Good News in History, August 15

9 years ago today, the Smithsonian institute felt it had enough evidence to announce the first new carnivorous mammal to be discovered in the Americas in 35 years. The olinguito (Bassaricyon neblina) is a mammal of the raccoon family (Procyonidae) that lives in montane forests in the Andes of western Colombia and Ecuador. Despite being of no conservation concern, these small mammals were regularly seen, but were often mistaken as olingos or the kinkajou, their cousins. READ more… 

Olinguito in the wild. CC 2.0. Mark Gurney

In fact, an olinguito lived at the National Zoo for a year, during which time researchers tried to breed her with the resident olingos, not realizing she was a different species.

Scientists have identified no less than 4 subspecies of this tree-dwelling carnivore that also eats fruit, and they can dwell at altitudes as high as 9,000 feet above sea level, making it the highest living member of the genus.

MORE Good News on this Day:

The Mayflower launched from a pier in Southampton, England, after needing repairs following a previous launch that had to turn back from their voyage to the shores at Plymouth Rocks (1620)
Tivoli Gardens opened — and is still intact today — in Copenhagen, Denmark (1843)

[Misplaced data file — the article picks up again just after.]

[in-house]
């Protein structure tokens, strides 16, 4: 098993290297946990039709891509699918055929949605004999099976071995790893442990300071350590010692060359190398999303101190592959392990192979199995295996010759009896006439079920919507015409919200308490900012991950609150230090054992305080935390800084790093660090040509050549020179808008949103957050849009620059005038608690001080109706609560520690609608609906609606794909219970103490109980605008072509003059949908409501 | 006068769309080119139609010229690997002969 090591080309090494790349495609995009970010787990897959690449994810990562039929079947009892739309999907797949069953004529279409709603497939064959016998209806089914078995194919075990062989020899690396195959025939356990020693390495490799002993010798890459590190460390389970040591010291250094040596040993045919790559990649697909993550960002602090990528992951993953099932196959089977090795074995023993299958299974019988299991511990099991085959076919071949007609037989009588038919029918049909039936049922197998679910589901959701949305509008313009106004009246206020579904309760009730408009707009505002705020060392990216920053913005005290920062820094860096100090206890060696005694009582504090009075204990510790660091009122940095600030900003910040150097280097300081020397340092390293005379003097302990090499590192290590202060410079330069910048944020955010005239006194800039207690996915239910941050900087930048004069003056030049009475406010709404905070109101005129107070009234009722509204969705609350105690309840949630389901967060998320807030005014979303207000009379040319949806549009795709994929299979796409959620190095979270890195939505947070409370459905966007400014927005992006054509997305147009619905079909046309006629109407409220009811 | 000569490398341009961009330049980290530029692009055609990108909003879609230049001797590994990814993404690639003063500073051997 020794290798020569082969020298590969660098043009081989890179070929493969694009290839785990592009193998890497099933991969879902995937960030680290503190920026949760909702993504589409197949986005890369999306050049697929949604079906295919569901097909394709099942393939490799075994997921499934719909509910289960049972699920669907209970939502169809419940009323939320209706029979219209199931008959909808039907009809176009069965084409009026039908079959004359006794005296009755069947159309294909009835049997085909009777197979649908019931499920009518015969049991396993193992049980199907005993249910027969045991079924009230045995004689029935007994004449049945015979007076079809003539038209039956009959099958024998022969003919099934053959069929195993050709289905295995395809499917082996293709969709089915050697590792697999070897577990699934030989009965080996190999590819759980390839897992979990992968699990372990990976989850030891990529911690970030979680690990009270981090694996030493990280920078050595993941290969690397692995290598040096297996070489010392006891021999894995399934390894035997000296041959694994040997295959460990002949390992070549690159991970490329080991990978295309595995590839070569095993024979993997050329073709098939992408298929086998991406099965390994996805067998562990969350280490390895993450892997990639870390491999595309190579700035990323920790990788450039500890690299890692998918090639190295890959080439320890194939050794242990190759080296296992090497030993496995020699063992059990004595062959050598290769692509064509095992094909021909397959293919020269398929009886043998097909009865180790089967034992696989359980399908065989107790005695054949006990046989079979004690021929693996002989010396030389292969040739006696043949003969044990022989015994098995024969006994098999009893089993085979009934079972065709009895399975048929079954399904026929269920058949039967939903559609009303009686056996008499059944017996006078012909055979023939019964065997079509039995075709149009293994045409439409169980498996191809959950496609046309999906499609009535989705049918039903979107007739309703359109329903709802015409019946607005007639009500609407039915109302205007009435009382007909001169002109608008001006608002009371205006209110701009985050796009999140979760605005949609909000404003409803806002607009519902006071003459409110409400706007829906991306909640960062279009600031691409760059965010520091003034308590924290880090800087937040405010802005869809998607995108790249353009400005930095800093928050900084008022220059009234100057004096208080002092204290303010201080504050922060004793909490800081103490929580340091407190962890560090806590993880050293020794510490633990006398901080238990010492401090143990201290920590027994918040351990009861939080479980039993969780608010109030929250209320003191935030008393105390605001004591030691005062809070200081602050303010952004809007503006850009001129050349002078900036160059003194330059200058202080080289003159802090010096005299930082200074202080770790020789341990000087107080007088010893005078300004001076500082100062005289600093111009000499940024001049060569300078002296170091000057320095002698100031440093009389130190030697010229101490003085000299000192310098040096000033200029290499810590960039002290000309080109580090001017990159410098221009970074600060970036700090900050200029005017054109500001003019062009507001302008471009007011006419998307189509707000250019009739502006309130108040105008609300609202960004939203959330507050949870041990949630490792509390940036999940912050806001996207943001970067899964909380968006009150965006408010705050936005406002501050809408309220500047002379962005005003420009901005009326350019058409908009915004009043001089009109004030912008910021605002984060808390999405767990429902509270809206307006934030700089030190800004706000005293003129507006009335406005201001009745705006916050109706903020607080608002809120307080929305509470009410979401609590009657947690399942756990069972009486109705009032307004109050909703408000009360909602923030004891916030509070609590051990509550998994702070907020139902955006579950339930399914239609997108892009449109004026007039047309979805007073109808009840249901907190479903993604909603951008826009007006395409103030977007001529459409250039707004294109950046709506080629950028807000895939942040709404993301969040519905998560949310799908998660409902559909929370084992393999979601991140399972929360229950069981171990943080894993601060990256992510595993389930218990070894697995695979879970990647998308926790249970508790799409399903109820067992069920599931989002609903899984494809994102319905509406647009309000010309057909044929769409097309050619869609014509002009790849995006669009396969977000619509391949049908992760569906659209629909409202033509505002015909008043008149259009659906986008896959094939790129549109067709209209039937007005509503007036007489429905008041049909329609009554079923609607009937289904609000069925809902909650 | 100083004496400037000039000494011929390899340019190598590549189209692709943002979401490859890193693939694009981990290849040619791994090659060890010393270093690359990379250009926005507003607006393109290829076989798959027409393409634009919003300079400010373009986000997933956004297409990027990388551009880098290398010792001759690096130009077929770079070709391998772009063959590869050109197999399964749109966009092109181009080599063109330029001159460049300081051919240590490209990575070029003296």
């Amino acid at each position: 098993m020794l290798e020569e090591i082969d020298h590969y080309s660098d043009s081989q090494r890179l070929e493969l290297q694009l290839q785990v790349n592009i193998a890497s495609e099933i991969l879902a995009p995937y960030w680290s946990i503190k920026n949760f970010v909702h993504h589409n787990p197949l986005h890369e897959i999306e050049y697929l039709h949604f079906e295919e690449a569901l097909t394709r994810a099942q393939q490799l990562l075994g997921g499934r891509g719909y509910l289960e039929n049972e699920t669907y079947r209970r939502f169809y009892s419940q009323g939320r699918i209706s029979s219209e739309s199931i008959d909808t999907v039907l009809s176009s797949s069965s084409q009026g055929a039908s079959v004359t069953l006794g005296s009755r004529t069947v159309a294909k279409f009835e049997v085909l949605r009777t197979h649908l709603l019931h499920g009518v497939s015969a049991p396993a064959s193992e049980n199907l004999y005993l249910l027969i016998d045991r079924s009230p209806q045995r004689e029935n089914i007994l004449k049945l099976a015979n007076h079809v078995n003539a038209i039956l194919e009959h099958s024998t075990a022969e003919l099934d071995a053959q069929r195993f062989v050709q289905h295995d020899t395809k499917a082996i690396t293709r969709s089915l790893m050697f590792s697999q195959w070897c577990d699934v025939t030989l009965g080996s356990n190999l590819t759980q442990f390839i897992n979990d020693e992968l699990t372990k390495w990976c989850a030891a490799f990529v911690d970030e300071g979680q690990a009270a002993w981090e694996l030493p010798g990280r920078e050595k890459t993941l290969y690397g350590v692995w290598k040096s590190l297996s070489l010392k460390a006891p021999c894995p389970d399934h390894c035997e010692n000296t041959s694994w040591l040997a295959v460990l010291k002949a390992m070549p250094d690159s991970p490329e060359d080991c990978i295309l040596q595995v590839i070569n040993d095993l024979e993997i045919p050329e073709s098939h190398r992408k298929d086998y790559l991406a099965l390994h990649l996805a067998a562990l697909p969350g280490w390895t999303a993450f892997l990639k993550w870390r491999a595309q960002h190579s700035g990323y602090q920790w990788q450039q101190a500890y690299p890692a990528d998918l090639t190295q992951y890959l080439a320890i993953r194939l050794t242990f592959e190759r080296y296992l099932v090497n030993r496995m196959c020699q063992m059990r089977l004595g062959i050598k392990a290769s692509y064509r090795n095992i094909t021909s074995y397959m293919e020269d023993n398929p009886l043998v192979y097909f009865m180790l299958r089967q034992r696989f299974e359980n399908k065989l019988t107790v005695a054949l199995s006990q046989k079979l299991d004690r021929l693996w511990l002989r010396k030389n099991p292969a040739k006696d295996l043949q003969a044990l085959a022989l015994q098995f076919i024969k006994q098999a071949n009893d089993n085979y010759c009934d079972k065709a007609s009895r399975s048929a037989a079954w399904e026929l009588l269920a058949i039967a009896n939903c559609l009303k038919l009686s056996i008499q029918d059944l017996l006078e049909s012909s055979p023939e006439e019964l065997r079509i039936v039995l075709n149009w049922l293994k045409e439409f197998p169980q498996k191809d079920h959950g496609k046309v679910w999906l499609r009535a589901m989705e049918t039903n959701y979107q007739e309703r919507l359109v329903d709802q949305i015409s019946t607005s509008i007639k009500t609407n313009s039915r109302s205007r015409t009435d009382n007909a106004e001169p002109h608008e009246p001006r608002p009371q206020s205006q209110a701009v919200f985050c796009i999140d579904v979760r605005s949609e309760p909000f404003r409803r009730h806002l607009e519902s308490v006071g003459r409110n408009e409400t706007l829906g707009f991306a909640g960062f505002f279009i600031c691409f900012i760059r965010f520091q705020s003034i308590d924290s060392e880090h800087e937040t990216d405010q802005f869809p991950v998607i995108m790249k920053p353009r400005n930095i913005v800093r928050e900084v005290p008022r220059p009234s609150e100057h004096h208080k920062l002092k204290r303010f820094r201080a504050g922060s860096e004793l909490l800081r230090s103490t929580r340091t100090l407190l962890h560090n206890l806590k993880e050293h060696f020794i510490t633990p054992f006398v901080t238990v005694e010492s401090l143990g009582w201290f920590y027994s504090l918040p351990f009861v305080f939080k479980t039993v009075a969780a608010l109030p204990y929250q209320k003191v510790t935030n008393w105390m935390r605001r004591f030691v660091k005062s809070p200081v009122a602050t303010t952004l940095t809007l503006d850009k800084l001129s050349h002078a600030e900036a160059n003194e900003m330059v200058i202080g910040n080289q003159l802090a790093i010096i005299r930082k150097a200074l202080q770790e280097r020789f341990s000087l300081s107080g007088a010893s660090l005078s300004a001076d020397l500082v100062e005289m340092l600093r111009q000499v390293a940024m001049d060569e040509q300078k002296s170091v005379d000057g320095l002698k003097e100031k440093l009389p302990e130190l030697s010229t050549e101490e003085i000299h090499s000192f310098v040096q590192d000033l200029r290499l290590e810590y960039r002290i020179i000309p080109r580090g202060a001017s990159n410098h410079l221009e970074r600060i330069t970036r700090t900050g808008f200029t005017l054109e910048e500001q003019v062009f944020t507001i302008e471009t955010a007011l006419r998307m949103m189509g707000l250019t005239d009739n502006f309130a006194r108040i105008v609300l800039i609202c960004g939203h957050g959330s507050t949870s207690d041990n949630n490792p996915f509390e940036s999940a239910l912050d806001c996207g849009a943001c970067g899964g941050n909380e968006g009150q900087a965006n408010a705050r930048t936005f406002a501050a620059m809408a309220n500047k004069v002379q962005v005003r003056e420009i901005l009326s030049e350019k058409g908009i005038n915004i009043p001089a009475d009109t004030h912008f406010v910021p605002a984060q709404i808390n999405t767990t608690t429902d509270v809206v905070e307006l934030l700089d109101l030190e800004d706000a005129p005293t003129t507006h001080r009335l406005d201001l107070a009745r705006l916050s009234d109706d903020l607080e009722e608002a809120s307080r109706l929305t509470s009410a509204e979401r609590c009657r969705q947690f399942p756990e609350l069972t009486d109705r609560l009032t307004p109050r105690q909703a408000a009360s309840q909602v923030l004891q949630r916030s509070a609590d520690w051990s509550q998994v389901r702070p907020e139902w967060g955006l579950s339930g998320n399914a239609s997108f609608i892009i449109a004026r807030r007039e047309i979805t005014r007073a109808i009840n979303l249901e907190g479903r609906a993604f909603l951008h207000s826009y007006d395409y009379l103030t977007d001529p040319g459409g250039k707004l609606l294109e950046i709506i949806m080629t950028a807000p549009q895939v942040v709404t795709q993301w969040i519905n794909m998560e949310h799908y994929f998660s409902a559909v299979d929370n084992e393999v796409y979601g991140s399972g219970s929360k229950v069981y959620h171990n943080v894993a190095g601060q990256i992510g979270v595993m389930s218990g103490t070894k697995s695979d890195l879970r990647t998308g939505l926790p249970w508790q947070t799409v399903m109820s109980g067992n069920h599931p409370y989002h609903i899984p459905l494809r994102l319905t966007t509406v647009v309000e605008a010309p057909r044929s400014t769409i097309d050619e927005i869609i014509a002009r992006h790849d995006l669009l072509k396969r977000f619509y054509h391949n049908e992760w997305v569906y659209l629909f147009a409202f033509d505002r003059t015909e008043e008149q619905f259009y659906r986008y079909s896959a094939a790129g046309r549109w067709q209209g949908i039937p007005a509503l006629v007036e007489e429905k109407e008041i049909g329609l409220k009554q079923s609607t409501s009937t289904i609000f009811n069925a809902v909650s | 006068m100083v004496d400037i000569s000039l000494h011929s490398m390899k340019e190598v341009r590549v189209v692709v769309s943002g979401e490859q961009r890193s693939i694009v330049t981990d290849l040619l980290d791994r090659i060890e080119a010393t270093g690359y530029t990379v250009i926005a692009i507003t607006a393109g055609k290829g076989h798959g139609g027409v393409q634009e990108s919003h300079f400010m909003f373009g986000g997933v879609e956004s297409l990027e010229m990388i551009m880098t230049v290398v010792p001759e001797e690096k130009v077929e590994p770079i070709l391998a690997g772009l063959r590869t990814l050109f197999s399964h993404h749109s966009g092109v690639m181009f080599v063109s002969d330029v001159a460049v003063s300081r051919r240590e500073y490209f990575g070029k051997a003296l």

Thomas Edison made the first-ever recording — “Mary Had a Little Lamb” (1877)
Julia Child, the chef, author, and television personality known for bringing French cuisine to the American public with her debut cookbook, Mastering the Art of French Cooking, was born (1912)
The Wizard of Oz, a musical fantasy film starring Judy Garland, Ray Bolger, Jack Haley, Bert Lahr, and Margaret Hamilton as the Wicked Witch, premiered at Grauman’s Chinese Theatre, in Hollywood (1939)
Korean Liberation Day (1945)
India gained its independence from the UK after some 200 years of British rule with Jawaharlal Nehru taking office as the first Prime Minister of India, while Mohandas K. Gandhi, the real hero, was absent and, instead, remained in humble service (1947)
Elvis Presley started a five week run at No.1 on the US singles chart with ‘It’s Now Or Never’, a song based on the Italian composition ‘O Sole Mio’ (1960)
A SETI project radio telescope at Ohio State University received a radio signal from deep space; the event is named the “Wow! signal”, for the notation made by a volunteer on the project (1977)
Apocalypse Now, directed by Francis Ford Coppola and starring Marlon Brando, Robert Duvall, and Martin Sheen—winner of the Palme d’Or—was released (1979)

104 years ago today, American cartoonist Winsor McCay released the first long-form animation film, the Sinking of the Lusitania.

Far from being funny, the 12-minute film depicted the huge British steam liner carrying 2,000 passengers when it was torpedoed by a German submarine. An originator of animated cartoons, he was frustrated when his media bosses, the Hearst empire, downplayed the incident in its newspapers, because they wanted America to stay out of World War I.

So McCay spent all his spare hours producing the film, which took him 22 months to create, telling the tale of the most “dastardly, cowardly act.” 25,000 drawings were sketched and photographed for the musical animation which used the latest cel technology.

It was not until Disney’s feature films in the 1930s that the animation industry caught up with McCay’s level of modernist technique. The seminal film was selected for preservation by the US National Film Registry for its significance. WATCH 8-minutes of the film… (1918)